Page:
wear k drt-sa until It bnoouiwn nmmou ^.iiu'
dresses that atiract luuol. ati?uUou cabiioi Ip
worn more iban three or four limes. Then Ut
quenlon what shall be ,me of Lbem. u..y
must be either laid aside until eTcrybodx has for
gotten ibriu. aud tie material Uilsod wit k anm?
be sold. All the good Is hot got out of a bundmo
two hundred, or are hundred dollar dn-sa
In two of three wearlnaa. It la a ?au.iblo
piece of property after tUt. The aam. ladT
cannot oontinae ? earing aucb a dn-ss
until It Is no longer nt for semoe, but anoUirr
tady, not her personal irlend and not riMtlnv a.
her ?nle Of friends, luav vnar-i drnen iu^iikh
It: Ladles often say ibev won t wear a dnse. walu
after they aee one )u?t Uke t;!"
The dealer khruif^ed ber aboulders and looted kk
If khe miirhl eKpIaln I his 'a hlui It ahe did nm.
consider It wore prudent to teep MIU.
I "It wont do for a fashlonaUle ta 1> to appear In
a ball or reoeptloo diees too orteii, but u? sarne
dr?*a uiay do ifood sen u e by -xmafiife |t ,n??
appear many times in public without exciunJ is
mark If li is not always worn by the same ruLu,
and in the same company."
?OW IT |8 DOMK.
"The Way Uie thing Is dob* is Uu* Lkdtaa who
spend thousands of dollars in clothea, gotni aoa
ktantly into scv-lety and alwuy, appearing in aee
gowns, don't gonerallj feel that thev cub afford to
lose the cuet Of a gown entirely alter ?><ariur n a
few iimea. Vet they i-ouid not be indmwd vj<tu^
tluUv wearing It. I bey sell vfl Lbe old drvaeea ana
the money goes toward ir tttnai the ri.w ,,7TT
They are aoid for vrry rnlih n^s ihanule^
worch, but the lady gets ? me -rt-bale ontbaS^
and the purehaaers get good,ire*w? lor very mien
less than they are wortL they get dreJ^tiiT
are )?rt as good kk new, and can wear ihetn wlin
?J" *Djr d"V**r M to wt?r ae. md-baad
else. 1 tifttt* could mv?' r*e tuiuk* dirveui be
tween the prlkulpals to t^, iran^t.oT^b^
inusl be made through an atf.'nt an!
both the purubaaer 3 Ua
unknown. They are ver>- particular about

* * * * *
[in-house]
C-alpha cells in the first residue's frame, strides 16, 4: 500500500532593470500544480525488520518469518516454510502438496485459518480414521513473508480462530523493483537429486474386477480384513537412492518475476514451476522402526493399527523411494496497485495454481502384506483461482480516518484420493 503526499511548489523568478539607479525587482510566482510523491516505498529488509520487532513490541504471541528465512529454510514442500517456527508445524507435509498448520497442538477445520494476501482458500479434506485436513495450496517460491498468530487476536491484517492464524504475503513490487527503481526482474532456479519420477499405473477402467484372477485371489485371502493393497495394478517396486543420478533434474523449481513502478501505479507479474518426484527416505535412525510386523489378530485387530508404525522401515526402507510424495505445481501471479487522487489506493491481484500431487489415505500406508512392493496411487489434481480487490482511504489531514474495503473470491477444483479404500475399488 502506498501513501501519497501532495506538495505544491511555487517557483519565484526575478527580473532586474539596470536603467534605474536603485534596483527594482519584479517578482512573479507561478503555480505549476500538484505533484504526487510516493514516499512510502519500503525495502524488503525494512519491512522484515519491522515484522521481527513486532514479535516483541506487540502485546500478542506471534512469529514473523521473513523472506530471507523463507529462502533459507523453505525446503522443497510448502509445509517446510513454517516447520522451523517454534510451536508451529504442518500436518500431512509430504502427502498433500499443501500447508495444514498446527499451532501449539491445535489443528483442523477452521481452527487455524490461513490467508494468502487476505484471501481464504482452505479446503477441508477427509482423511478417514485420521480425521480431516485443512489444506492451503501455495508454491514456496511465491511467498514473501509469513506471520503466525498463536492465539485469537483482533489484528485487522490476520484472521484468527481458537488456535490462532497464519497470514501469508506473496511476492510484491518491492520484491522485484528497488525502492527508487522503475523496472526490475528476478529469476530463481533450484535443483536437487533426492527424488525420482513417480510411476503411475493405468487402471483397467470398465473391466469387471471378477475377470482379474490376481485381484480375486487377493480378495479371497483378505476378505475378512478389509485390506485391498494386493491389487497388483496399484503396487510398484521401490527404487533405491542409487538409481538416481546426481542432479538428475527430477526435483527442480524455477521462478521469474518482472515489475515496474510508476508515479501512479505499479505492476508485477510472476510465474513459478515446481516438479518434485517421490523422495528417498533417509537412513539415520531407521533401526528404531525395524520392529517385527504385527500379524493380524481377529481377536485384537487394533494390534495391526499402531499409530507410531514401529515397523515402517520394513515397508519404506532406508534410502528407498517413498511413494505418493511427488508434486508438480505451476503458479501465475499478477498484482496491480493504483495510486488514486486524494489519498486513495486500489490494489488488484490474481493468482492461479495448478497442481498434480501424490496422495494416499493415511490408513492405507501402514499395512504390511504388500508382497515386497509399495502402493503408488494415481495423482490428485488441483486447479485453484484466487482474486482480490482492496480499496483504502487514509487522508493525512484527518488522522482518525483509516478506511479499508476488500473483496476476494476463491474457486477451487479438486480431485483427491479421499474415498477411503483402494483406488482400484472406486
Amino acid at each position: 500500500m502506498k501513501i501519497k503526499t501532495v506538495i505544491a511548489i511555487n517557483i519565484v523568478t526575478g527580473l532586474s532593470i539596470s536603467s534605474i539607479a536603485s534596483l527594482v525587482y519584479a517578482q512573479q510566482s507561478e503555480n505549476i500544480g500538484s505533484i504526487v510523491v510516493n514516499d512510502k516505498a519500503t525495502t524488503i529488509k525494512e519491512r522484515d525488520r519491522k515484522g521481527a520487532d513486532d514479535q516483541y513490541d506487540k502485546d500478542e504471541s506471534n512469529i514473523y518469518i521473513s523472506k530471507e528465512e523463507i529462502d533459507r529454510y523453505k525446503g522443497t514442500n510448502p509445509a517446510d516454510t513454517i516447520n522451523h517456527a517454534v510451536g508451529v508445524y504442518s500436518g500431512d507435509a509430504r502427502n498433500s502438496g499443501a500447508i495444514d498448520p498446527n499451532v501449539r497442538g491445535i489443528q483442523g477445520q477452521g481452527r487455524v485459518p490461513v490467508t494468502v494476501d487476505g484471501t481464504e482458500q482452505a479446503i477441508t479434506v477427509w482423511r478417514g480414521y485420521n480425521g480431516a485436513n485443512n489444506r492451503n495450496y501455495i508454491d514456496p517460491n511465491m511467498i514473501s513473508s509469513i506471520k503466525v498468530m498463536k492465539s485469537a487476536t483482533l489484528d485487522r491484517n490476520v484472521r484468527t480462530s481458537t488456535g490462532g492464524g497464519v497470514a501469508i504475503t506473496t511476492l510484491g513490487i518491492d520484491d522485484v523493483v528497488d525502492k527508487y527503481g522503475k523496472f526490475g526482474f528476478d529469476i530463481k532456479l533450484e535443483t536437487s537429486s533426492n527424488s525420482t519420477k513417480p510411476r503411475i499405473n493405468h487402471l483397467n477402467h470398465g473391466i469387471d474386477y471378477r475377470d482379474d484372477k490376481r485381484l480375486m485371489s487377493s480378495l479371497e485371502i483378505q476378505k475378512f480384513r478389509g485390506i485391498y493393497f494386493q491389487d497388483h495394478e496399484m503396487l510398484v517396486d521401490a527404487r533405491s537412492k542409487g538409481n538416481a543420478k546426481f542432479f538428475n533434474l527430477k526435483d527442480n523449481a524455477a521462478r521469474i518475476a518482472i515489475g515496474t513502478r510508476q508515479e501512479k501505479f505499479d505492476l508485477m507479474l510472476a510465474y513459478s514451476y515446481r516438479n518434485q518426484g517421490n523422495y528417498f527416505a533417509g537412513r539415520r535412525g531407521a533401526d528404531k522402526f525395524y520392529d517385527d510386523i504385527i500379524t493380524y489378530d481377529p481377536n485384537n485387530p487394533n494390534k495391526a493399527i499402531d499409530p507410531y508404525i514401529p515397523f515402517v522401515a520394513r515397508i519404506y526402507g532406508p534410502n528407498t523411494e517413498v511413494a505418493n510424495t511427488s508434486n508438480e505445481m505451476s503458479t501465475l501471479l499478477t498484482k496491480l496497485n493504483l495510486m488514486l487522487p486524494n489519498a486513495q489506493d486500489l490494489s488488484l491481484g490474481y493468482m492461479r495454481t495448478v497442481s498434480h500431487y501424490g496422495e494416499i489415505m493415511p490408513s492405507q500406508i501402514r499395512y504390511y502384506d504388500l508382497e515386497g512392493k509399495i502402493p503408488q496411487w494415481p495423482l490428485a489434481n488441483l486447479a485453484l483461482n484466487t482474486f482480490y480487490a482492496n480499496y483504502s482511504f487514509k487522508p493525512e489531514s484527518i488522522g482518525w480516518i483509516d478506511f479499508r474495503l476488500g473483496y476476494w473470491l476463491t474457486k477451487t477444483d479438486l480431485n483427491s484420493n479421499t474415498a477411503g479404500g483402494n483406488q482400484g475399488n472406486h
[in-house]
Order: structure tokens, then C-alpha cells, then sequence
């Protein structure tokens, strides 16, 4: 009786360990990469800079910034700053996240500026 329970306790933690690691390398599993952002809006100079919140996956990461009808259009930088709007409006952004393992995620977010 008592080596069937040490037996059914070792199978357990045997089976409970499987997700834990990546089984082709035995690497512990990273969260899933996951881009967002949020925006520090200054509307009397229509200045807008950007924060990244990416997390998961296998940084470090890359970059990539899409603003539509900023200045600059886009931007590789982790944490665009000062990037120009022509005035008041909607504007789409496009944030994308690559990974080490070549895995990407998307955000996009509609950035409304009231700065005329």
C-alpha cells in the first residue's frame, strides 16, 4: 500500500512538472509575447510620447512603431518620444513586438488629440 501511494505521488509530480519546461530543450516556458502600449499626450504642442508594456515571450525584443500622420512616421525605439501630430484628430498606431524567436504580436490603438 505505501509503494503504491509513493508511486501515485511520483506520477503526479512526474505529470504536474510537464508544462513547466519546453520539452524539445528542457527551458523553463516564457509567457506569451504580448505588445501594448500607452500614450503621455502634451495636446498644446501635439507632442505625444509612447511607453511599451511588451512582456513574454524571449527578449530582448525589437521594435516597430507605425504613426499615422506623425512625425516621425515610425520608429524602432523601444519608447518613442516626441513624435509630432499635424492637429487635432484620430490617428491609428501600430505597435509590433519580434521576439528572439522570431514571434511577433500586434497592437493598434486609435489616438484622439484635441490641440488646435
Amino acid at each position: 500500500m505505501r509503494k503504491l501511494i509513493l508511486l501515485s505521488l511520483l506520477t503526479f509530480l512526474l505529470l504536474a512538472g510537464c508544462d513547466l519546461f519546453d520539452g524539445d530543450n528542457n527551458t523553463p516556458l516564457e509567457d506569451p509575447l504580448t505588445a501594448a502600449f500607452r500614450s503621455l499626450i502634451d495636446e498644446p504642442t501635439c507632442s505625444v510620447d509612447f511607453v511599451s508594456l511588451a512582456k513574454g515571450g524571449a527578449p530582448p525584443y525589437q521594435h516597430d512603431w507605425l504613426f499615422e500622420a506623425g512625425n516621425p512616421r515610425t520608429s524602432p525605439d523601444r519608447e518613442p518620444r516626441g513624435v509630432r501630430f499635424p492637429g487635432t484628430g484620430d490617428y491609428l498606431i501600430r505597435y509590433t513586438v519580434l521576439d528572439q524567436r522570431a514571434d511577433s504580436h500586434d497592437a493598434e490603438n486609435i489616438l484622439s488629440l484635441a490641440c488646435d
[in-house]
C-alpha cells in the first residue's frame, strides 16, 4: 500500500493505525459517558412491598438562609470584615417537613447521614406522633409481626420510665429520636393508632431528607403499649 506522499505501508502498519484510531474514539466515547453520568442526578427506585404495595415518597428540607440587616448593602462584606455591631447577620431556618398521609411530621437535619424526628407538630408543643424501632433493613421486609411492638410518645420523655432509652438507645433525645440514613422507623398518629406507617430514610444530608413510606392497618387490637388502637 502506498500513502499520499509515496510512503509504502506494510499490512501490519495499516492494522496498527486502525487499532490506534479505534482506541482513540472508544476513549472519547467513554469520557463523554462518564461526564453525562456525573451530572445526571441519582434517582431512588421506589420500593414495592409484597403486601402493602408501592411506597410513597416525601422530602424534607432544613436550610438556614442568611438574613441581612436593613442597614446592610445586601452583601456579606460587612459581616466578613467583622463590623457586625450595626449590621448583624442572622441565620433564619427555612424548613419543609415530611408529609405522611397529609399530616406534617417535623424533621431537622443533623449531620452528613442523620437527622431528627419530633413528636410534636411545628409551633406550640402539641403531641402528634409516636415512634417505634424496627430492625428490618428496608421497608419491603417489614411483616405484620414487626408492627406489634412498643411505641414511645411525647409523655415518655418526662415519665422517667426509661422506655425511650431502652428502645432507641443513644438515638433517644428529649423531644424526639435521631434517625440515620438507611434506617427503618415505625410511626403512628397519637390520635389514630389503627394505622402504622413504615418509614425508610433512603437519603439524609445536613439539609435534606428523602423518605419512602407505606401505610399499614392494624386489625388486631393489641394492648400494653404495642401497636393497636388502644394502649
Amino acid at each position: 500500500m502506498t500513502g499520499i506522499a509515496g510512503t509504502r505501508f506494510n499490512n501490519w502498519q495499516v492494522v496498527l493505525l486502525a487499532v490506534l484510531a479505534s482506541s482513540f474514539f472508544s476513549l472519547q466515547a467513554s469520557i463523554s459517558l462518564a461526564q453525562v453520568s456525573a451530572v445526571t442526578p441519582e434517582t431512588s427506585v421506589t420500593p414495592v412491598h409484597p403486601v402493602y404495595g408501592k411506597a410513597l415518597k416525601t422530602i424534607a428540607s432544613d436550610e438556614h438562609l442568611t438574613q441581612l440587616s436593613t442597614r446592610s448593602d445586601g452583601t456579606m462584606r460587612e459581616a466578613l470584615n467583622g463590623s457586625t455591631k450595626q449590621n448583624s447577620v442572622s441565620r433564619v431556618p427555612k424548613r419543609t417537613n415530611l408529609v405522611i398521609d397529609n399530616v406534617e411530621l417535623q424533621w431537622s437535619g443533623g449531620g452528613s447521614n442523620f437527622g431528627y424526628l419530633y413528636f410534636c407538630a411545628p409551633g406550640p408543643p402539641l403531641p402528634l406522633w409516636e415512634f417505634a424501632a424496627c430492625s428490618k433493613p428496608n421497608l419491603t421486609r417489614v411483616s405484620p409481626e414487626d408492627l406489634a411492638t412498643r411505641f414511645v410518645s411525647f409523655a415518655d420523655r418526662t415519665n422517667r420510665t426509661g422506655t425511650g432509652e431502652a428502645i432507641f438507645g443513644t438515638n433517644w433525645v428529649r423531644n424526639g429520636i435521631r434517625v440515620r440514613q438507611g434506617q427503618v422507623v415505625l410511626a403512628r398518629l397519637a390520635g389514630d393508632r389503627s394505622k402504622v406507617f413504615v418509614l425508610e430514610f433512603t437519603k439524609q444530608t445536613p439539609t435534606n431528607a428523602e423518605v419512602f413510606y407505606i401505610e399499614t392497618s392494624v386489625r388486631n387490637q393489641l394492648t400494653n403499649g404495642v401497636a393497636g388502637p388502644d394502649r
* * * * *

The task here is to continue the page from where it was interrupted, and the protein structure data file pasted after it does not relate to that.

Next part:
UiH .No one knows wko bu.saor a lio aeila. T be,
hkve confidence in ibe discretion of ihe
kgeiit before tbe> will deal In kby wa> wlih h>t
1 hey have their confidant s lb lh> se mailers.
There are a bum ber ot k<renu In tbedty. (tome
kre the dressmaker* who x\i in the bousra to sew
Other*, like myself, do juat e*. t.a4.^u^i^
Home of my patrons boik buy ai d sell mr -nan
me. Home sell only. I muit le wrj diacnw it
would hot do for we to eahi Utt a d-w for sale to
the friend of the lady who last wore tt.
a ?ih ciiob or inji ittnima
"I must be well joqukiatod with all my patroow
kbd know kll than aocieiy aaaoclaUobs. seer I
do not buy the dresses. Thev are Wft with me to
?elL If 1 sen then 1 get paid lor it. If | fait to
find a pur-baser J return tie garment, ll la irau
eraliy easy U> sell a good dree-, but, of course, aoe
musi have a wide cinne of ac^uaiutaaaas to da Use
"It is aa fktensive business here 11. Washington,
and i|Utta a auatier, m-jauy coional w-snen. are
aagaged in It- Howe very Bill' dressae are botMrat
and sold, the price fallingrs|Udiy at each uwuster.
A dress does full service II this way, arid wean
out Its valae. Many of the dresses aeen la
laahlobabie asaeminages have bean a or a by aoaaa
one else than their iben wearer. Itich poopla,
even, do not buy clothe* to throw awrj beiors
they hare shown a fold from ir-ar; and th? fa-t
that a dress Uas bai n worn Lj another at some
time does not condemn II to lettremeat, If k dor*
not show the wear. As soon as a ureas begins to
show its service la the least Its sale la the upper
circles la loat. It goes rapidly down and is *oa
worn by some well-to-do colored iierao*. bmxmil
hand clothes ultimately and their way on to lha
bacas of colured jaopta, bui -hey ar* not the ??'r
who wear awiiaa not new. "
Over twenty deputlsa, nclmusg
irauat aad Punjuet, has* jotaad the
A party of l,Mpat?dw
the Latin qaartar laat evening in rana,
"Oowa with BouiMgarr aad "Oowa
r Thty oouidad wiu. a ervs d at tM
to tbe boulevard (a
ariiA sua?!?a&g ?=?